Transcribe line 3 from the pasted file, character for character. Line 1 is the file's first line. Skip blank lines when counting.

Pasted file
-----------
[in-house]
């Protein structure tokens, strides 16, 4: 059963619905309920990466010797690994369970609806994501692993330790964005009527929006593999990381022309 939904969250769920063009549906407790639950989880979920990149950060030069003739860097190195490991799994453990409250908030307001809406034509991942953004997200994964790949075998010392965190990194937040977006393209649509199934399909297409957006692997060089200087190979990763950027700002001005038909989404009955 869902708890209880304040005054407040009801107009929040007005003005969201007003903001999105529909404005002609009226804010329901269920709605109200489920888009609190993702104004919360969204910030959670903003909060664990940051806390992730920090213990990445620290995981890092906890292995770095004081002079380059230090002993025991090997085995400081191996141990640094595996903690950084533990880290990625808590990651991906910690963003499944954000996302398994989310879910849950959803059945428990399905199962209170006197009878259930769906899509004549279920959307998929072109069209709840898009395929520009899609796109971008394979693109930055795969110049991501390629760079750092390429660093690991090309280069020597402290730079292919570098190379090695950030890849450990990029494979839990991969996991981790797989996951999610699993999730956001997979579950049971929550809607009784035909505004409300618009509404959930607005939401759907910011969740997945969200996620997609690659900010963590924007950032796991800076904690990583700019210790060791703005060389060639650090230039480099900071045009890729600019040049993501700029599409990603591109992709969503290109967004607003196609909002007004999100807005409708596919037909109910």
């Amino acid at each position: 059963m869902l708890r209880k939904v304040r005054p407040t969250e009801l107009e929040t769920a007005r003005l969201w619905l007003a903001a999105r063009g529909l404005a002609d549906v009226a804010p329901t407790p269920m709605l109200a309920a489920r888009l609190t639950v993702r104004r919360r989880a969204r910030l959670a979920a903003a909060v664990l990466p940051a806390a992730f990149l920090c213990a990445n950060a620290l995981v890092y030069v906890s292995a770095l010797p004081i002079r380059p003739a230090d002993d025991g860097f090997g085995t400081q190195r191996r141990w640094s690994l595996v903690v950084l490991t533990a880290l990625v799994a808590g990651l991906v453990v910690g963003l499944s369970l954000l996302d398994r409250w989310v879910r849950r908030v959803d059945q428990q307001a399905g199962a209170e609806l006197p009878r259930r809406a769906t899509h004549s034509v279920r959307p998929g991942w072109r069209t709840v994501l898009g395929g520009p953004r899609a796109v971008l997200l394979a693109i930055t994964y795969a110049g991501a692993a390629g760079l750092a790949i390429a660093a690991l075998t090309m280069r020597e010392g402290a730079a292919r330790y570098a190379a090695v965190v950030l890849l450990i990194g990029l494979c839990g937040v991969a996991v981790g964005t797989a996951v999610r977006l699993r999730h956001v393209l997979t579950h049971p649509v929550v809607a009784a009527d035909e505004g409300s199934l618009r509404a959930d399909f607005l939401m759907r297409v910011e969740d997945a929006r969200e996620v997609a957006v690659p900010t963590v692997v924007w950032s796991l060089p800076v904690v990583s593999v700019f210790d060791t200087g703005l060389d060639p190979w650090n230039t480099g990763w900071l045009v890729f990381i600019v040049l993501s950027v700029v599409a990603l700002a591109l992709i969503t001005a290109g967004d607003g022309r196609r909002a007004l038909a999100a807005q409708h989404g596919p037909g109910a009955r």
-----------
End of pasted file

């Amino acid at each position: 059963m869902l708890r209880k939904v304040r005054p407040t969250e009801l107009e929040t769920a007005r003005l969201w619905l007003a903001a999105r063009g529909l404005a002609d549906v009226a804010p329901t407790p269920m709605l109200a309920a489920r888009l609190t639950v993702r104004r919360r989880a969204r910030l959670a979920a903003a909060v664990l990466p940051a806390a992730f990149l920090c213990a990445n950060a620290l995981v890092y030069v906890s292995a770095l010797p004081i002079r380059p003739a230090d002993d025991g860097f090997g085995t400081q190195r191996r141990w640094s690994l595996v903690v950084l490991t533990a880290l990625v799994a808590g990651l991906v453990v910690g963003l499944s369970l954000l996302d398994r409250w989310v879910r849950r908030v959803d059945q428990q307001a399905g199962a209170e609806l006197p009878r259930r809406a769906t899509h004549s034509v279920r959307p998929g991942w072109r069209t709840v994501l898009g395929g520009p953004r899609a796109v971008l997200l394979a693109i930055t994964y795969a110049g991501a692993a390629g760079l750092a790949i390429a660093a690991l075998t090309m280069r020597e010392g402290a730079a292919r330790y570098a190379a090695v965190v950030l890849l450990i990194g990029l494979c839990g937040v991969a996991v981790g964005t797989a996951v999610r977006l699993r999730h956001v393209l997979t579950h049971p649509v929550v809607a009784a009527d035909e505004g409300s199934l618009r509404a959930d399909f607005l939401m759907r297409v910011e969740d997945a929006r969200e996620v997609a957006v690659p900010t963590v692997v924007w950032s796991l060089p800076v904690v990583s593999v700019f210790d060791t200087g703005l060389d060639p190979w650090n230039t480099g990763w900071l045009v890729f990381i600019v040049l993501s950027v700029v599409a990603l700002a591109l992709i969503t001005a290109g967004d607003g022309r196609r909002a007004l038909a999100a807005q409708h989404g596919p037909g109910a009955r």